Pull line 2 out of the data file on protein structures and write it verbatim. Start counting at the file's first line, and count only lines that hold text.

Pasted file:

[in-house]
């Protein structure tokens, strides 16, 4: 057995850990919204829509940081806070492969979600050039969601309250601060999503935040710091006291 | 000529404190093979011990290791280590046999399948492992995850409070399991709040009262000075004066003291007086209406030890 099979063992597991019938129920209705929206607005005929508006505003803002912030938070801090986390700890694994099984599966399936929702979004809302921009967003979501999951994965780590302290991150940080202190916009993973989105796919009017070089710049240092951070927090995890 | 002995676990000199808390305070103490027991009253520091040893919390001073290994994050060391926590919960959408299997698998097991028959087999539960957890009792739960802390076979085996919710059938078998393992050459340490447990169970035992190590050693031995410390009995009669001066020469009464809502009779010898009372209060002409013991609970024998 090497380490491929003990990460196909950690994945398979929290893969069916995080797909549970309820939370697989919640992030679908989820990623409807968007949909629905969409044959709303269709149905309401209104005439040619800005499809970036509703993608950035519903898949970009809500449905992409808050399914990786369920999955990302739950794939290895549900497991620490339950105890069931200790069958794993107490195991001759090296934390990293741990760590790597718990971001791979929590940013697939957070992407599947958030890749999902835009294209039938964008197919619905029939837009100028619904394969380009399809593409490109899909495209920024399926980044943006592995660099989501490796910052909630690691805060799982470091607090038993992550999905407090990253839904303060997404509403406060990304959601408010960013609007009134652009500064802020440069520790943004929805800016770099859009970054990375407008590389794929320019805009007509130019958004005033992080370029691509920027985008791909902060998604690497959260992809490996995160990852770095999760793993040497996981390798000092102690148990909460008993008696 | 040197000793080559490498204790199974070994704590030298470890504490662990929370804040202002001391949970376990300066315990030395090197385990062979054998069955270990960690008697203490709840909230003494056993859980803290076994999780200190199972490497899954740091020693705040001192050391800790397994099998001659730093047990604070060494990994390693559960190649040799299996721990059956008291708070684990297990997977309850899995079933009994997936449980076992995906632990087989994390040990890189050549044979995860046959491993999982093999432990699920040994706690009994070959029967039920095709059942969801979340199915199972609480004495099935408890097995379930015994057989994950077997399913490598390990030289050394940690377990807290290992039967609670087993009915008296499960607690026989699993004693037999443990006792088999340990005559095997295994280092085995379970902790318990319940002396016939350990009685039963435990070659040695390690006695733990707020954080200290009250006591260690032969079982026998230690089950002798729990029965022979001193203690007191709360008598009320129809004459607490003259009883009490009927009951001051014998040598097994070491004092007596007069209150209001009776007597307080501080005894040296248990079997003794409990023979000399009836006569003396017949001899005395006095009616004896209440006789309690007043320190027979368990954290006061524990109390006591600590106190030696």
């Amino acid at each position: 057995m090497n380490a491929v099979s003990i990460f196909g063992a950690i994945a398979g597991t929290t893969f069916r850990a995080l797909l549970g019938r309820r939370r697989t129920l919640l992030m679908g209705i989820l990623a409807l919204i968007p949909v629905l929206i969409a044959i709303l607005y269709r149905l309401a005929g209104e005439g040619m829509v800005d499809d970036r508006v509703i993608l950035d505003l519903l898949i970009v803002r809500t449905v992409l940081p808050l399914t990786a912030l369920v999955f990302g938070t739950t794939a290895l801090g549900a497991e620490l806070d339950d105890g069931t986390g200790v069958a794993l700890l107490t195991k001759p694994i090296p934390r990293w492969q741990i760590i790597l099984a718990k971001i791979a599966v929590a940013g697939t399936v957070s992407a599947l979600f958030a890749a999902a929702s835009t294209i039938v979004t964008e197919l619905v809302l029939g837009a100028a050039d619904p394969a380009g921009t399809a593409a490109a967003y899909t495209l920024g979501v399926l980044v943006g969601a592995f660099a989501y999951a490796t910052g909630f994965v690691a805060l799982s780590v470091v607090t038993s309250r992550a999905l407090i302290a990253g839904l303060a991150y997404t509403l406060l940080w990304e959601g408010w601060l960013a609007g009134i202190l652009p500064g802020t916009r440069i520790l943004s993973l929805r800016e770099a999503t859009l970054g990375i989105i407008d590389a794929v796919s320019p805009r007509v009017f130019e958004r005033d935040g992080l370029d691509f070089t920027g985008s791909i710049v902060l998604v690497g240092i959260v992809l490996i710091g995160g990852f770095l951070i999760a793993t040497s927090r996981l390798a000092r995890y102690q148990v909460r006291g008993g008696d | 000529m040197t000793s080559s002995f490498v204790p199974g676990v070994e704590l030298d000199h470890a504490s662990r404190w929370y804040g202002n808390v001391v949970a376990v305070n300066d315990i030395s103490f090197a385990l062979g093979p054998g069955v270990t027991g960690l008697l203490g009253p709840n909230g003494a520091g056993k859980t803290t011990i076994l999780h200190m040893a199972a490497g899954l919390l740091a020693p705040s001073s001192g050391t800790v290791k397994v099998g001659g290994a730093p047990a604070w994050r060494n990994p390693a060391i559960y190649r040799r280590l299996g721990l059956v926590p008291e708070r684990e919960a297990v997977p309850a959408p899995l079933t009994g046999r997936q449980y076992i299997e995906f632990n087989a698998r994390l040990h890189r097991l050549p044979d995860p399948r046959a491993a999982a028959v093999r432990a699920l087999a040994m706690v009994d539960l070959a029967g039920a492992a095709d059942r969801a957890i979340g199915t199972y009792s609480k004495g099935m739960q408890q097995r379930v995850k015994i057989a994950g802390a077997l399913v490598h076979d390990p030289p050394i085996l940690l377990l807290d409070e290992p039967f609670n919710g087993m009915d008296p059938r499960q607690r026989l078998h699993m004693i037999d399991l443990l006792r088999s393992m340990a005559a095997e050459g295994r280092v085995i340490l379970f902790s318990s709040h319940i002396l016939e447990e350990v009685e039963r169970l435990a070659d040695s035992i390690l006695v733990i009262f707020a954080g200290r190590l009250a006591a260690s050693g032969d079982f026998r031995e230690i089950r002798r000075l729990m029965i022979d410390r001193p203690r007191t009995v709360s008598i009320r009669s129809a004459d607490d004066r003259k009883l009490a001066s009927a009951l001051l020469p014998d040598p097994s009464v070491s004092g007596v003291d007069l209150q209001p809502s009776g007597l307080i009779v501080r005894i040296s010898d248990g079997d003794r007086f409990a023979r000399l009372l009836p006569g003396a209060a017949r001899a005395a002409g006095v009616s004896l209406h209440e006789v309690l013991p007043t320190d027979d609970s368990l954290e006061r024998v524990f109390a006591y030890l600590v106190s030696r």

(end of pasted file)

């Protein structure tokens, strides 16, 4: 057995850990919204829509940081806070492969979600050039969601309250601060999503935040710091006291 | 000529404190093979011990290791280590046999399948492992995850409070399991709040009262000075004066003291007086209406030890 099979063992597991019938129920209705929206607005005929508006505003803002912030938070801090986390700890694994099984599966399936929702979004809302921009967003979501999951994965780590302290991150940080202190916009993973989105796919009017070089710049240092951070927090995890 | 002995676990000199808390305070103490027991009253520091040893919390001073290994994050060391926590919960959408299997698998097991028959087999539960957890009792739960802390076979085996919710059938078998393992050459340490447990169970035992190590050693031995410390009995009669001066020469009464809502009779010898009372209060002409013991609970024998 090497380490491929003990990460196909950690994945398979929290893969069916995080797909549970309820939370697989919640992030679908989820990623409807968007949909629905969409044959709303269709149905309401209104005439040619800005499809970036509703993608950035519903898949970009809500449905992409808050399914990786369920999955990302739950794939290895549900497991620490339950105890069931200790069958794993107490195991001759090296934390990293741990760590790597718990971001791979929590940013697939957070992407599947958030890749999902835009294209039938964008197919619905029939837009100028619904394969380009399809593409490109899909495209920024399926980044943006592995660099989501490796910052909630690691805060799982470091607090038993992550999905407090990253839904303060997404509403406060990304959601408010960013609007009134652009500064802020440069520790943004929805800016770099859009970054990375407008590389794929320019805009007509130019958004005033992080370029691509920027985008791909902060998604690497959260992809490996995160990852770095999760793993040497996981390798000092102690148990909460008993008696 | 040197000793080559490498204790199974070994704590030298470890504490662990929370804040202002001391949970376990300066315990030395090197385990062979054998069955270990960690008697203490709840909230003494056993859980803290076994999780200190199972490497899954740091020693705040001192050391800790397994099998001659730093047990604070060494990994390693559960190649040799299996721990059956008291708070684990297990997977309850899995079933009994997936449980076992995906632990087989994390040990890189050549044979995860046959491993999982093999432990699920040994706690009994070959029967039920095709059942969801979340199915199972609480004495099935408890097995379930015994057989994950077997399913490598390990030289050394940690377990807290290992039967609670087993009915008296499960607690026989699993004693037999443990006792088999340990005559095997295994280092085995379970902790318990319940002396016939350990009685039963435990070659040695390690006695733990707020954080200290009250006591260690032969079982026998230690089950002798729990029965022979001193203690007191709360008598009320129809004459607490003259009883009490009927009951001051014998040598097994070491004092007596007069209150209001009776007597307080501080005894040296248990079997003794409990023979000399009836006569003396017949001899005395006095009616004896209440006789309690007043320190027979368990954290006061524990109390006591600590106190030696």